The distinct flavors of Irish whiskey and Scotch are because of the difference in their ingredients and aging casks

Since Scotch whiskey uses malted barley as its primary ingredient, you’ll get a fuller heavier taste from it compared to Irish whiskey. 

  • Flavors: Malty flavor with fruit and vanilla tasting notes
  • Aromas: Distinct hint of peat and smoke 

Irish whiskey is prepared from a mash of malted and unmalted barley, giving it a smoother flavor with subtle vanilla hints. 

  • Flavors: Light fruity flavor with cereal grain and caramel tasting notes
  • Aromas: Woody aromas with floral and oaky hints

The easy taste also makes Irish whiskey preferable in blends over Scotch.

9. Origin and Evolution


Of the two spirits, Irish whiskey originated first. Its initial samples were distilled by monks as a pastime and then gradually evolved into a booming industry. 

Early Irish whiskey used unmalted barley and was flavored with fruits and spices. It was also mostly unaged, except when stored for some time during transportation. 

On the other hand, Scotch production began in the 1800s and soon surpassed Irish whiskey in popularity. Though Scotch is also pot distilled, column stills became common in the 19th century.

10. Regulations 


The Scotch whisky regulations were codified in the UK and are much stricter than those for Irish whiskey.  

The major Scotch whisky regulations are:

  • Scotch must be produced in Scotland. 
  • The spirit must be aged for at least three years.
  • Scotch whisky must be matured only in an oak cask with a maximum capacity of 700 liters.
  • No additives can be used in Scotch whisky production except water, plain caramel coloring, or both. 
  • The minimum ABV for Scotch is 40%.

The regulations concerning Irish whiskey are:

  • The whiskey must be produced and matured in a distillery in Ireland.
  • It must be matured for at least three years in wooden (oak) casks by Irish distillers.
  • The chief Irish whiskey ingredients are cereals (wheat, barley, rye, or corn). Only water (60% or less) and caramel coloring are the other permitted additives.
  • The maximum alcohol concentration can be 94.8% ABV (Irish Whiskey Act.)

Best Investment-Worthy Irish Whiskey and Scotch Labels 

Here are some of the best investment-grade Irish whiskeys and Scotch labels you can add to your collection:  

Irish Whiskey 


Some collectible Irish whiskey labels are:  

  • The Devil's Keep Single Malt Irish Whiskey ($17,252): The Devil’s Keep was a limited release of 333 bottles distilled in 1991. The whiskey exudes Christmas cake and maple syrup scents with rich honey, dark chocolate, and cherry notes. 

While it’s value declined in early 2022, it recovered in later months, appreciating by over 1,000%.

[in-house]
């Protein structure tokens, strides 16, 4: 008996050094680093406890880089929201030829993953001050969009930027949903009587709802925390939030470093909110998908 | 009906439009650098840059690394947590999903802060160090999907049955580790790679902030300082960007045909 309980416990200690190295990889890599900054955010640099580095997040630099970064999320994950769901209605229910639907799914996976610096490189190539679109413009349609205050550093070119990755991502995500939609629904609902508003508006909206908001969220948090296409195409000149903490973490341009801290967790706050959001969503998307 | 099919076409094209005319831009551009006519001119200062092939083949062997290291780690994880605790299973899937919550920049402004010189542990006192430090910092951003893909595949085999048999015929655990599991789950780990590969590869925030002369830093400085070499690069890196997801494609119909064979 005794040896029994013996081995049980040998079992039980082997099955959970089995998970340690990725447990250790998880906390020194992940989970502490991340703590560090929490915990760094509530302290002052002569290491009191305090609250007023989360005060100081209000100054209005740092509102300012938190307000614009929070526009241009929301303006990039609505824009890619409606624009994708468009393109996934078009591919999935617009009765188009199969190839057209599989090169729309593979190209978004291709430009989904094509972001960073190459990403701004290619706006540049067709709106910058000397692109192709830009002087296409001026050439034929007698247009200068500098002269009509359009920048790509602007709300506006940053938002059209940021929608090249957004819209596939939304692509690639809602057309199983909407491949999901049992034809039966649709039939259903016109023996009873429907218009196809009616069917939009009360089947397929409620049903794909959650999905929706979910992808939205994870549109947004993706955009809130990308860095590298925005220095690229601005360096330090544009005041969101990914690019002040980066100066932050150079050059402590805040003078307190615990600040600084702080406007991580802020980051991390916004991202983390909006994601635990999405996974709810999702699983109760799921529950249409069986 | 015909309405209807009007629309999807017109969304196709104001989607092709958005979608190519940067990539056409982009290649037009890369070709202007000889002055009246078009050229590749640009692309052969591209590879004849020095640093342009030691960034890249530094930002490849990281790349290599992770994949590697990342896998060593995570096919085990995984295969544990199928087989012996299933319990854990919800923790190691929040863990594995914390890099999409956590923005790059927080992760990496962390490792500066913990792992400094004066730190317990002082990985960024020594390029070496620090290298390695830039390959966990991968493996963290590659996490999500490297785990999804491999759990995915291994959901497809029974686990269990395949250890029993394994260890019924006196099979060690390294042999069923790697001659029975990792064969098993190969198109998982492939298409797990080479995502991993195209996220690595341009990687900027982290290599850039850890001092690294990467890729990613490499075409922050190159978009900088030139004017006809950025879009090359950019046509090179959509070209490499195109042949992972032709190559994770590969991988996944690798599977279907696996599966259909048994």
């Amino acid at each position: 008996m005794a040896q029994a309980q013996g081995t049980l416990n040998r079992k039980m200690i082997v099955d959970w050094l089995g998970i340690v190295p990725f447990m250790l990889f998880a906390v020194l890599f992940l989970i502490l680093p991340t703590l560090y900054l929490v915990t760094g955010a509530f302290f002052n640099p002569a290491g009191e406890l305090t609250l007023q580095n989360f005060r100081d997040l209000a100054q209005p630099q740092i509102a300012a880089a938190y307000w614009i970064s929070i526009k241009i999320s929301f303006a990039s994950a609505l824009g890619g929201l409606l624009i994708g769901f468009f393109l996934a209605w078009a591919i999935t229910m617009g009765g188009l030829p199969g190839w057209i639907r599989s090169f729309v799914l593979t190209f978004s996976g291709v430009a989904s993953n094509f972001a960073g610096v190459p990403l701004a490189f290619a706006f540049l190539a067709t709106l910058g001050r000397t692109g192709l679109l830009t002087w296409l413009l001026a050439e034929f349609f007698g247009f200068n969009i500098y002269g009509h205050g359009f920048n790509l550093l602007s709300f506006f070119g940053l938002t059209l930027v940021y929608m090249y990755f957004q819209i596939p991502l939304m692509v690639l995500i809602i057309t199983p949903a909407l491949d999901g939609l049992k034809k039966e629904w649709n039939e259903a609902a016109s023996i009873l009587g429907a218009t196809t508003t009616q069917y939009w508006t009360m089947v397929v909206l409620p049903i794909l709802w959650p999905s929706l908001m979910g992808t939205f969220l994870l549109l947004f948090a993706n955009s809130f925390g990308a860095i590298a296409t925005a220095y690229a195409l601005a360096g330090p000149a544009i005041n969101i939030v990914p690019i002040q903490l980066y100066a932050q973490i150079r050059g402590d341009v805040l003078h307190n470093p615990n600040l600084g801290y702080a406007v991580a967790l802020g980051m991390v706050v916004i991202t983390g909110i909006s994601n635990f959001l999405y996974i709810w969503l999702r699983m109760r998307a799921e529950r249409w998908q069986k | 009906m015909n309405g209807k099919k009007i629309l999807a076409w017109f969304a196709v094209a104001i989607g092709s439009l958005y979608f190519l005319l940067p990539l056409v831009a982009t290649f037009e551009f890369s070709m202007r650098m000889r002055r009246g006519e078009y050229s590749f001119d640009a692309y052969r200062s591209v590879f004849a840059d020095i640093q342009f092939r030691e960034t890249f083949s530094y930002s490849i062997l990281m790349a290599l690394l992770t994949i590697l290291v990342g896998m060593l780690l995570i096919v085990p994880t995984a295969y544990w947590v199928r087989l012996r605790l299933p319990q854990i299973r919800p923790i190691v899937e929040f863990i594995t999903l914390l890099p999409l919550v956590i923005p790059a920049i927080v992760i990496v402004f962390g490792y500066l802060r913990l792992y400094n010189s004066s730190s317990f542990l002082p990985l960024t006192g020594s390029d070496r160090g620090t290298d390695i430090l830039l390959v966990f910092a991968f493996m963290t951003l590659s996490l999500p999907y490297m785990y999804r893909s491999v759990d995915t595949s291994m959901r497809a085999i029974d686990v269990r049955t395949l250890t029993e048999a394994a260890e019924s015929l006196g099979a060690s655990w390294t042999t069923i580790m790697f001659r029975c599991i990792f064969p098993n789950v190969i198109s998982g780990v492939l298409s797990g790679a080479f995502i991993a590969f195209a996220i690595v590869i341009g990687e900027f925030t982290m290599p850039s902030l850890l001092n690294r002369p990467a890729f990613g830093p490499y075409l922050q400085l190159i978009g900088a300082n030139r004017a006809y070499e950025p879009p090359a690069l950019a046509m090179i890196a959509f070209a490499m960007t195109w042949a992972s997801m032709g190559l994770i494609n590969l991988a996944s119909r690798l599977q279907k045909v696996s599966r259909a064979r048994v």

• 2009 Midleton Very Rare Vintage Blended Irish Whiskey ($6,250): This blended Irish whiskey presents a crisp nose of green apples and mint with a heady citrus fruit and spice palate. 

Its price increased by over 200%, from $2,995 in 2021 to $9,029 in 2022.

  • Redbreast-25-Year-Old Single Pot Still Irish Whiskey ($1,582): This single pot from the Redbreast Irish distillery opens with ripe red fruit, oak, and spice aromas offset by cherry and chocolate notes. 

Between 2021 and 2022, the whiskey showed a significant price rise of over 100% from $1,192 to $2,445. 

  • 1991 The Teeling Whiskey Co. Vintage Reserve Single Cask 24-Year-Old Single Malt Irish Whiskey ($762): This vintage label was the winner of the 2019 ‘Best Single Malt’ title at the World Whiskey award. It presents grape, apricot, and milk chocolate aromas in a mesmerizing honey and fruit palate.

The label showed a significant appreciation of over 96% from 2021 ($414) to 2022  ($813.)

  • Glendalough 25-Year-Old Single Malt Irish Whiskey ($512): Here’s a single malt from theGlendalough Irish distillery that boasts a stunning bouquet of apple, blackcurrant, and spice aromas. Its palate is equally compelling with delicious sour plum, prune, and treacle notes.  

It has delivered an annual return of over 13% between 2020 ($479) and 2021 ($543.)

Scotch Whisky  


Here are some notable investment-worthy Scotch whiskies: 

  • The Macallan 50-Year-Old Single Malt Scotch Whisky ($119,191): Here’s a luxurious label coveted for its wood spice and dried fruit fragrances offset by spectacular lemon, pineapple, and orange flavors. 

Between 2021 and 2022, Macallan’s prized Scotch appreciated by about 26% from $106,715 and $134,396.

  • 1948 Gordon & MacPhail Glen Grant 72-Year-Old Single Malt Scotch Whisky ($119,006): This beautiful Speyside Scotch gives off rich Christmas cake and sherry aromas balanced by delicious espresso, dark chocolate, and spice notes. 

The 1948 vintage increased by 71% from $68,466 (2021) to $117,448 (2022.)

  • 1940 Gordon & MacPhail Generations Glenlivet 80-Year-Old Single Malt Scotch Whisky ($111,694): This classic Gordon & MacPhail whisky has potent almond oil, gorse flower, and sandalwood scents complemented by lingering date, plum, and fig notes.

The bottle’s value rose by over 32% from $87,704 in 2021 to $115,803 in 2022.

  • Bowmore 'Black Bowmore' The Trilogy 42-Year-Old Sherry Cask Single Malt Scotch Whisky ($37,601): The 42-year-old Bowmore bottle presents fabulous aromas of prunes, dried apricots, and pears. The spirit has a long finish with caramel, fudge, and vanilla flavors. 

The price of this Scotch whisky increased by more than 16% between 2020 ($35,270) and 2021 ($41,062.)

  • Highland Park 50-Year-Old Single Malt Scotch Whisky ($28,446): One of the top whiskies from Orkney, this beautiful label offers spectacular sultana, fig, and tangy citrus scents in a vibrant palate of toffee, orange, and dried fruit.

The Highland Park Scotch showed a significant value appreciation of 16%, rising from $26,714 in 2020 to $31,017 in 2021.